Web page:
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Pharma, New York, and Investing: Q&A with Jennifer Hawks Bland


The CEO of NewYorkBIO discusses why investors continue to flock to New York in the life sciences industry.

Jennifer Hawks Bland

Jennifer Hawks Bland

Jennifer Hawks Bland, CEO of NewYorkBIO, spoke with Pharmaceutical Executive about current market trends that investors are watching in the life sciences industry. Specifically, she discusses why New York continues to thrive under in the current market.

Pharmaceutical Executive: What makes New York attractive to investors in the life sciences industry?
Jennifer Hawks Bland: In New York, we are seeing investors follow the talent – and given New York’s status as a worldwide financial hub, they do not need to travel very far.

New York’s robust academic community and financial acumen have always made us attractive to innovative, entrepreneurial-minded individuals focused on improving the health of our global population. It is also a great place to live, with vibrant culture and economic opportunities not only for founders, but also for their spouses, partners, and families. We are seeing more and more talented entrepreneurs who have lived and/or gone to school in New York choose the Empire State as the home for their life science companies.

Over the past decade, we have seen this talent recognized through an influx of both public and private investments to expand New York’s life science development space and grow research clusters across the state.

PE: How is the industry projected to make use of AI in the coming years?
Bland: There is a ton of industry buzz around AI right now – both around new companies using AI as a potential solution for major health problems, and companies leveraging AI as an exciting new tool for maximizing efficiency in certain aspects of their work, including drug target and candidate identification. I can share that, anecdotally, many of the panels and conversations taking place both at NewYorkBIO events and across the industry over the past year have included thoughtful discussions about how we can effectively tap AI to improve patient outcomes.

Specifically here in New York, our industry is closely watching “Empire AI,” a consortium announced by Governor Hochul earlier this year, with the mission of launching a state-of-the-art AI computing center in Upstate New York. The consortium is set to promote research and development into AI, and we are waiting to see how this will complement public investments in the life science industry.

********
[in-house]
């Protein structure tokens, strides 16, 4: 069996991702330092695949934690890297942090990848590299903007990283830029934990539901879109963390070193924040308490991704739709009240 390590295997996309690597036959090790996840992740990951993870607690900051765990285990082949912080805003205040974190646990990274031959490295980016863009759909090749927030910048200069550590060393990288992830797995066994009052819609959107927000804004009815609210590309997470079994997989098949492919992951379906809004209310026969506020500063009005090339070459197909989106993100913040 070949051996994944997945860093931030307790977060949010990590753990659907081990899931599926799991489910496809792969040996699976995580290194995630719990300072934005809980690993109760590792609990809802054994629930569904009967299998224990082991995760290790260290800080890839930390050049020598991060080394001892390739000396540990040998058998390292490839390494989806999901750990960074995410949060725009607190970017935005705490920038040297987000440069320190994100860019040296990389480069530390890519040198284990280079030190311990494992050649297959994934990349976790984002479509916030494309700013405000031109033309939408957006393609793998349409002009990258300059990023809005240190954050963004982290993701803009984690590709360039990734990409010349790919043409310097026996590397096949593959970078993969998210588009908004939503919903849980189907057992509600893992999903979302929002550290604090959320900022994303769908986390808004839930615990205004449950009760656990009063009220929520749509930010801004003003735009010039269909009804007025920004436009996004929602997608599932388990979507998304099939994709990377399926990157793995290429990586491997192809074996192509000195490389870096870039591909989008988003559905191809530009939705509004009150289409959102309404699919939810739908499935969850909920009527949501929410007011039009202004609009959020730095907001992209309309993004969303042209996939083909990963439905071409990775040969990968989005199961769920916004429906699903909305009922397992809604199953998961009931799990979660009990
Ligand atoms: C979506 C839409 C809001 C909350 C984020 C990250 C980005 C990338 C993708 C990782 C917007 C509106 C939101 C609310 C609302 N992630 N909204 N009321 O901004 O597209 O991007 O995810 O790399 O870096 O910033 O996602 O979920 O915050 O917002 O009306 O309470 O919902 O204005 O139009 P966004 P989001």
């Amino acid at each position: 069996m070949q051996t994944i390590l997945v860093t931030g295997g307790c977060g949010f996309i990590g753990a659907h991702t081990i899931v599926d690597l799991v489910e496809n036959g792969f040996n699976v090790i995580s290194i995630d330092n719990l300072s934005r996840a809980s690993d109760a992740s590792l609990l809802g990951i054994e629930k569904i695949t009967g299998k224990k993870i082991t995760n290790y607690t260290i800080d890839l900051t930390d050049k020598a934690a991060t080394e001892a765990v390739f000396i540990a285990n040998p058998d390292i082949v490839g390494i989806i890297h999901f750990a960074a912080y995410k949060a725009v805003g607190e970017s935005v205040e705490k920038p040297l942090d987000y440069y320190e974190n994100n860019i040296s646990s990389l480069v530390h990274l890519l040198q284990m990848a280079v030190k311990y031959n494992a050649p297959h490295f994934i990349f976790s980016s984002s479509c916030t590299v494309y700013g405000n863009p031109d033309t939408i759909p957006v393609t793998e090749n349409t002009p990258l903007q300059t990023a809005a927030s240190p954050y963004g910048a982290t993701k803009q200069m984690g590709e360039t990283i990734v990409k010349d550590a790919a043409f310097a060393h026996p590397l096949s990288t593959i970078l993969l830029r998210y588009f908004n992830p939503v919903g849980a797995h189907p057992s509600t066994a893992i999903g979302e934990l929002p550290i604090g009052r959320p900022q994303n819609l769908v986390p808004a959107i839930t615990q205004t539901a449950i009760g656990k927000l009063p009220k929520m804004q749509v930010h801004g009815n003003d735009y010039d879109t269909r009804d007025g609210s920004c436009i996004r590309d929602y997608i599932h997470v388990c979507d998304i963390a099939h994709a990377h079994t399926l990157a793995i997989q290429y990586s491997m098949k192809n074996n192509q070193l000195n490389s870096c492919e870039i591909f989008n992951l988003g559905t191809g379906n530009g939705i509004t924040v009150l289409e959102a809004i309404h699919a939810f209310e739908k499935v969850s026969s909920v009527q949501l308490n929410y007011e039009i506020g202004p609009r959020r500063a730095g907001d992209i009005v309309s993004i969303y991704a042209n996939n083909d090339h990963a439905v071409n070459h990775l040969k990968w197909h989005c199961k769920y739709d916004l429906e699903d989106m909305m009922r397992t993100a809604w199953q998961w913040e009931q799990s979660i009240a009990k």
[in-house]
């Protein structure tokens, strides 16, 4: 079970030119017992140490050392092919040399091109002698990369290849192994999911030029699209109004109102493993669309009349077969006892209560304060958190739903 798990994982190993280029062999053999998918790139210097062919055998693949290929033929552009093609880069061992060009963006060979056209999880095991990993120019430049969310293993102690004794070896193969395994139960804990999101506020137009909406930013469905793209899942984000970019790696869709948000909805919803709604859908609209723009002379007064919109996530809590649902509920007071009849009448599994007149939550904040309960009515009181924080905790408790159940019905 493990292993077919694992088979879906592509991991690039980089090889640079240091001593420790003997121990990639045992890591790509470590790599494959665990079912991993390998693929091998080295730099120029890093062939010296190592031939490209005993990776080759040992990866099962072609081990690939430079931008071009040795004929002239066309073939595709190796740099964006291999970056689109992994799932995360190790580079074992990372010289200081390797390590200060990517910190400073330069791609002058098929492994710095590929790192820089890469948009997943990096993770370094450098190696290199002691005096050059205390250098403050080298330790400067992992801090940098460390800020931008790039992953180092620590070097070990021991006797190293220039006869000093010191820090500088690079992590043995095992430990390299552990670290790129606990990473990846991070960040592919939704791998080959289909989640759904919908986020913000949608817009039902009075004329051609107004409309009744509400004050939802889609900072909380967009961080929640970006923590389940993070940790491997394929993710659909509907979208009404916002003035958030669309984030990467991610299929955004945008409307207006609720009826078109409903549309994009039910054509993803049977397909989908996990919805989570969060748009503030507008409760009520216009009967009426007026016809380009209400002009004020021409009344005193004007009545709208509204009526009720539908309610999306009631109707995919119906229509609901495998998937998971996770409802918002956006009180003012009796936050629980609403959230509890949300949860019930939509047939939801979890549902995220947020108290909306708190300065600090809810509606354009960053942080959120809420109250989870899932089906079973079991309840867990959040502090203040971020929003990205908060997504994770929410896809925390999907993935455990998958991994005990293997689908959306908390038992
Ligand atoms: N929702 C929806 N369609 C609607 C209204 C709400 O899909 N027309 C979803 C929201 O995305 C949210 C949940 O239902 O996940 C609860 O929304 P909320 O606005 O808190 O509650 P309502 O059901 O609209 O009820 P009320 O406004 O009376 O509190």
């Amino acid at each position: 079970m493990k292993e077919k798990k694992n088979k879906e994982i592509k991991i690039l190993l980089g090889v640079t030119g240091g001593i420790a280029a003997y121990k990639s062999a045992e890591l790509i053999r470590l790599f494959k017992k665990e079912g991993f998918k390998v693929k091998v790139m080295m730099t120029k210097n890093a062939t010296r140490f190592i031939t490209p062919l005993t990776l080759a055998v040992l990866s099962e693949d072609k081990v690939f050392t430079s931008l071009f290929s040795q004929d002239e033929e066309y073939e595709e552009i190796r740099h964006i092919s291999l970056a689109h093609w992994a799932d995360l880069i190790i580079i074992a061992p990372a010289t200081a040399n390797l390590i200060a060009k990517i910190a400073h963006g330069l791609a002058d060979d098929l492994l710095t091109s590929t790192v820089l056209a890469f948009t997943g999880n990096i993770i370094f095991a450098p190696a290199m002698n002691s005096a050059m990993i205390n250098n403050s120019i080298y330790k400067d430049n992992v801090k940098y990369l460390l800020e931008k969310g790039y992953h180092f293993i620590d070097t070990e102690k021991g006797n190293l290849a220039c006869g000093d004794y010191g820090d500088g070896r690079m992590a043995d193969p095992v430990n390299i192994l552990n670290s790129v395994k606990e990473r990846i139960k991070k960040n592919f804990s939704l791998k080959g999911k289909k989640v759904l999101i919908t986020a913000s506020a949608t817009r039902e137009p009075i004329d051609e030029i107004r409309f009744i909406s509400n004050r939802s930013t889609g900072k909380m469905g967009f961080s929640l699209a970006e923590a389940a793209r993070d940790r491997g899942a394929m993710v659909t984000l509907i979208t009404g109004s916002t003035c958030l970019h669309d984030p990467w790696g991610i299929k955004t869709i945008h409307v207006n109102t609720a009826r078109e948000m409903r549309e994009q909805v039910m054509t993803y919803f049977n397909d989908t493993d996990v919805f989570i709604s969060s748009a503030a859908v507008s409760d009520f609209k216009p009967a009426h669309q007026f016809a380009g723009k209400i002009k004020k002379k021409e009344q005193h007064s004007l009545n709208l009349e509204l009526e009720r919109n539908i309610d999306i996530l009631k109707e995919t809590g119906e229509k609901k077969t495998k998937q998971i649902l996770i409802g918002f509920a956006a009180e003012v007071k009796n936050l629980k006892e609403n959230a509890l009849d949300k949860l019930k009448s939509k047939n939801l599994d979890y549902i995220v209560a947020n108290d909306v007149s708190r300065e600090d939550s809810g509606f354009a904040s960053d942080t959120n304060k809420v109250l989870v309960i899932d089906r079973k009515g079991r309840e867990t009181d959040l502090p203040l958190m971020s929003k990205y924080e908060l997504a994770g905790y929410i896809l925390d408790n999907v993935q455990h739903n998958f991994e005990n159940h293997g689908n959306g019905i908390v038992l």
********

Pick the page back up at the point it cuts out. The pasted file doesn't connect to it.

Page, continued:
PE: How has the surge in popularity of weight loss drugs impacted the industry?
Bland: The surge in popularity of weight loss drugs shows how our industry is moving the needle in addressing unmet needs for patients. When we see a widespread life science movement like this, it generally stems from innovative work to improve the quality of life for patients who have often gone years waiting for a solution to come to market. Generally, this type of groundbreaking discovery echoes across the industry as companies build on and optimize a treatment – this optimization stage is where we are now with weight loss drugs.

While many of the headlines around weight loss treatments are currently led by larger, established leaders in the pharmaceutical industry, the increased interest has opened the door for smaller, emerging companies to make their mark in the space. There are many resources available to help companies of all sizes break into the market, and we are specifically seeing traction from small and mid-sized companies who are focusing on alternative approaches beyond GLP-1s. I am particularly excited by the number of these growing companies on my radar that are bringing new innovations in the obesity space, ultimately improving patient lives.

PE: What are the investment trends for women’s health?
Bland: As mentioned above, it is important to recognize that life science trends derive from unmet medical needs. It is well documented that research—and healthcare in general—for many years did not focus as robustly on women’s health. While the industry has made strides in this area in recent decades, we continue to see entrepreneurs step up to address gender-based health disparities. There is a growing base of investors that recognize the potential in this market, and together, these entrepreneurs and investors have the potential to shape the future of women’s health through new pharmaceuticals, treatments, and technologies.

In New York, we are seeing investors gravitate to companies that sit at the intersection of women’s health and technology. This subset of the industry, which we like to call “fem-tech,” offers contemporary solutions to the historic lack of research into women’s health. Fem-tech companies are harnessing the latest technological advancements—many of which are already commonplace among consumers—to address major women’s health concerns, including vaginal health, nutrition, and fertility.

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